Wednesday, September 15, 2004


Matt Yglesias brings a little perspective to the developing CBS memo scandal

Readers may recall that a while back the Bush administration found itself in possession of some documents (apparently procured via a possibly rogue official in Italian Military Intelligence) purporting to show that Iraq was buying uranium in Niger and that Iraq, Iran, and a host of other countries were collaborating to launch terrorist attacks on the United States. The CIA regarded these as obvious forgeries, but they were in line with the ideological preconceptions of various civilians in the Defense Department and the vice president's office and so information based on these forgeries found its way into Bush's 2003 State of the Union address. After this came to light, cooler heads at the NSC and the CIA began to prevail and admitted that mistakes were made (though not before an earlier attempt to stand by the authenticity of the forgeries led someone in the administration to burn a covert CIA WMD specialist). The result, rightly, was some bad press for the Bush administration.

The White House, then, learned the lesson not that they should start vetting speeches more carefully or fire some of the folks responsible, but rather that they should never admit to having ever done anything wrong lest it bring them bad press. Since then, they've been "digging in," arguing -- spuriously -- that the claim wasn't based on the forgeries after all, but rather on intelligence obtained from foreign governments. Those foreign sources, however, turn out to have also been based on the same forged documents. It's certainly not a more defensible pattern of behavior, and the stakes were much higher.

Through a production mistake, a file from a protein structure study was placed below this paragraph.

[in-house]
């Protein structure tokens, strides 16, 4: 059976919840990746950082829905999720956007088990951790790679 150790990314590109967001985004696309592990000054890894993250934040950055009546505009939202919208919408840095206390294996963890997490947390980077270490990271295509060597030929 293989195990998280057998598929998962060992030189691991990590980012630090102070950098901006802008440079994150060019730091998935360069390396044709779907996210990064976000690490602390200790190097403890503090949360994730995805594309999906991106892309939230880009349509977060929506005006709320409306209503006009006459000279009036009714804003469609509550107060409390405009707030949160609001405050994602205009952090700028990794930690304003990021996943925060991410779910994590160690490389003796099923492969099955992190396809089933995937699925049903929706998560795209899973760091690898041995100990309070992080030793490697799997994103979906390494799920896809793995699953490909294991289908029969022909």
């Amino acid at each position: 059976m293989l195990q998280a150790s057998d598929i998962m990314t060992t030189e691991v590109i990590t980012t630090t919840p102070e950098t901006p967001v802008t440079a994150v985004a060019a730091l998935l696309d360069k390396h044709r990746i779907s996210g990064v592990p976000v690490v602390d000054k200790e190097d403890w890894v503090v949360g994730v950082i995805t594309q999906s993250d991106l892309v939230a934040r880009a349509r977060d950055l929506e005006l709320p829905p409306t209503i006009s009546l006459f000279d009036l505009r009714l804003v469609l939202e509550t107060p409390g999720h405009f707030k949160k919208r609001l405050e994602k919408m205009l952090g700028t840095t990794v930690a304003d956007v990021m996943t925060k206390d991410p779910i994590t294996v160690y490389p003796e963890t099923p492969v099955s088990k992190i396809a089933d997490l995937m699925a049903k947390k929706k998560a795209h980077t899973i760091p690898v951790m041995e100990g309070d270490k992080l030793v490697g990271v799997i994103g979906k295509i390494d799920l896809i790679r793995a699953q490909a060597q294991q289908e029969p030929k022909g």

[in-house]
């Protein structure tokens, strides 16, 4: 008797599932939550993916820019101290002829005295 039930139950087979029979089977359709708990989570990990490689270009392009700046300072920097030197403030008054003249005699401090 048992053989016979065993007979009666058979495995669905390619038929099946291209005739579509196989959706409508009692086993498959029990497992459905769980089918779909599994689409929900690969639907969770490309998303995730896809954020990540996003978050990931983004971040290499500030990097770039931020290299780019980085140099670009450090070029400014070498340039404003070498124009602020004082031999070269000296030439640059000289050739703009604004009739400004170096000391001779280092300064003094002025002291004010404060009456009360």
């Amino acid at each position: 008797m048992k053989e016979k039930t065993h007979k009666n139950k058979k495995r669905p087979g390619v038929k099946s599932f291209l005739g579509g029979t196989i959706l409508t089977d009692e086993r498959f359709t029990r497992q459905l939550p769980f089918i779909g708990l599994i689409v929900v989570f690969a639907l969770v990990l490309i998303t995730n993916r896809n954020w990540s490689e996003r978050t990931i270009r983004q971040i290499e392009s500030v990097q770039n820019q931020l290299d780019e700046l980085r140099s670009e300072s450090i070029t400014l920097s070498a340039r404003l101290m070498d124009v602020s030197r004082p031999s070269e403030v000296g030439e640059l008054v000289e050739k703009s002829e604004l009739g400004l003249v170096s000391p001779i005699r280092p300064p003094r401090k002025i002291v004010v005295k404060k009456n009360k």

Jonah Goldberg responds

...Yglesias is making what some call a category error. The President of the United States isn't a newsman -- let alone the iconic personification of the establishment media righteousness. If Yglesias thinks Presidents should be judged by such standards, than I assume he thinks Bill Clinton should have been an intern at Weekly World News.

Friends, this is the ne plus ultra of political water-carrying (with a little dig at Clinton thrown in for good measure. Obsess much, Jonah?). Goldberg is so far in the bag for Bush that he is actually suggesting that the President of the United States should be held to a lower standard of evidence for information which is used to convince Americans to send their sons and daughters to war than should a newsman for information which damages the reputation of a politician. Amazing.

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